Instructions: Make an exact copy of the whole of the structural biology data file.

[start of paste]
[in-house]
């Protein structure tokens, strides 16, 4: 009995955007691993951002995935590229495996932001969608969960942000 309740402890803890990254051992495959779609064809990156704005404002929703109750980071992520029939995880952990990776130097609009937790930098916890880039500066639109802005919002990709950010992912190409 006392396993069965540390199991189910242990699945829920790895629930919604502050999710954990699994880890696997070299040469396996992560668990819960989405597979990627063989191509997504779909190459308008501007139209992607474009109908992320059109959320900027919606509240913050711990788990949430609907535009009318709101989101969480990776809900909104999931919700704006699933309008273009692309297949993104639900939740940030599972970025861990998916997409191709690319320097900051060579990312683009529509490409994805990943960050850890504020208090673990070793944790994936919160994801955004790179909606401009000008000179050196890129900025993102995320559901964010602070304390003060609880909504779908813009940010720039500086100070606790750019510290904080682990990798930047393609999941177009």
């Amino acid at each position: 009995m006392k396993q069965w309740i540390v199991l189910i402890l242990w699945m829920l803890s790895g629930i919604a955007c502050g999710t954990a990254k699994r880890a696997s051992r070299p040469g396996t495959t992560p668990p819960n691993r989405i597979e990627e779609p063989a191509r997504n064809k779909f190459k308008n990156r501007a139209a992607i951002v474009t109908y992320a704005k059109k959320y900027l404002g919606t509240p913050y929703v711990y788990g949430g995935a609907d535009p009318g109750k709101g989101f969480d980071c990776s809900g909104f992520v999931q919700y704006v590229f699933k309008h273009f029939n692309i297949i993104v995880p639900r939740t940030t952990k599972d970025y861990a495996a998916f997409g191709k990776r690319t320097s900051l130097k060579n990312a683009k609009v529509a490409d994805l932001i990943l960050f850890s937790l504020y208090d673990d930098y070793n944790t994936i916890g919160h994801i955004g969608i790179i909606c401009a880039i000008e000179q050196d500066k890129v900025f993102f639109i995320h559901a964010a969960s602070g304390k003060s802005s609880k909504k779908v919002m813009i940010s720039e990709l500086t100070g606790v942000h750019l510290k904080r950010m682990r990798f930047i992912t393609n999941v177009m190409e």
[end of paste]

[in-house]
């Protein structure tokens, strides 16, 4: 009995955007691993951002995935590229495996932001969608969960942000 309740402890803890990254051992495959779609064809990156704005404002929703109750980071992520029939995880952990990776130097609009937790930098916890880039500066639109802005919002990709950010992912190409 006392396993069965540390199991189910242990699945829920790895629930919604502050999710954990699994880890696997070299040469396996992560668990819960989405597979990627063989191509997504779909190459308008501007139209992607474009109908992320059109959320900027919606509240913050711990788990949430609907535009009318709101989101969480990776809900909104999931919700704006699933309008273009692309297949993104639900939740940030599972970025861990998916997409191709690319320097900051060579990312683009529509490409994805990943960050850890504020208090673990070793944790994936919160994801955004790179909606401009000008000179050196890129900025993102995320559901964010602070304390003060609880909504779908813009940010720039500086100070606790750019510290904080682990990798930047393609999941177009």
């Amino acid at each position: 009995m006392k396993q069965w309740i540390v199991l189910i402890l242990w699945m829920l803890s790895g629930i919604a955007c502050g999710t954990a990254k699994r880890a696997s051992r070299p040469g396996t495959t992560p668990p819960n691993r989405i597979e990627e779609p063989a191509r997504n064809k779909f190459k308008n990156r501007a139209a992607i951002v474009t109908y992320a704005k059109k959320y900027l404002g919606t509240p913050y929703v711990y788990g949430g995935a609907d535009p009318g109750k709101g989101f969480d980071c990776s809900g909104f992520v999931q919700y704006v590229f699933k309008h273009f029939n692309i297949i993104v995880p639900r939740t940030t952990k599972d970025y861990a495996a998916f997409g191709k990776r690319t320097s900051l130097k060579n990312a683009k609009v529509a490409d994805l932001i990943l960050f850890s937790l504020y208090d673990d930098y070793n944790t994936i916890g919160h994801i955004g969608i790179i909606c401009a880039i000008e000179q050196d500066k890129v900025f993102f639109i995320h559901a964010a969960s602070g304390k003060s802005s609880k909504k779908v919002m813009i940010s720039e990709l500086t100070g606790v942000h750019l510290k904080r950010m682990r990798f930047i992912t393609n999941v177009m190409e």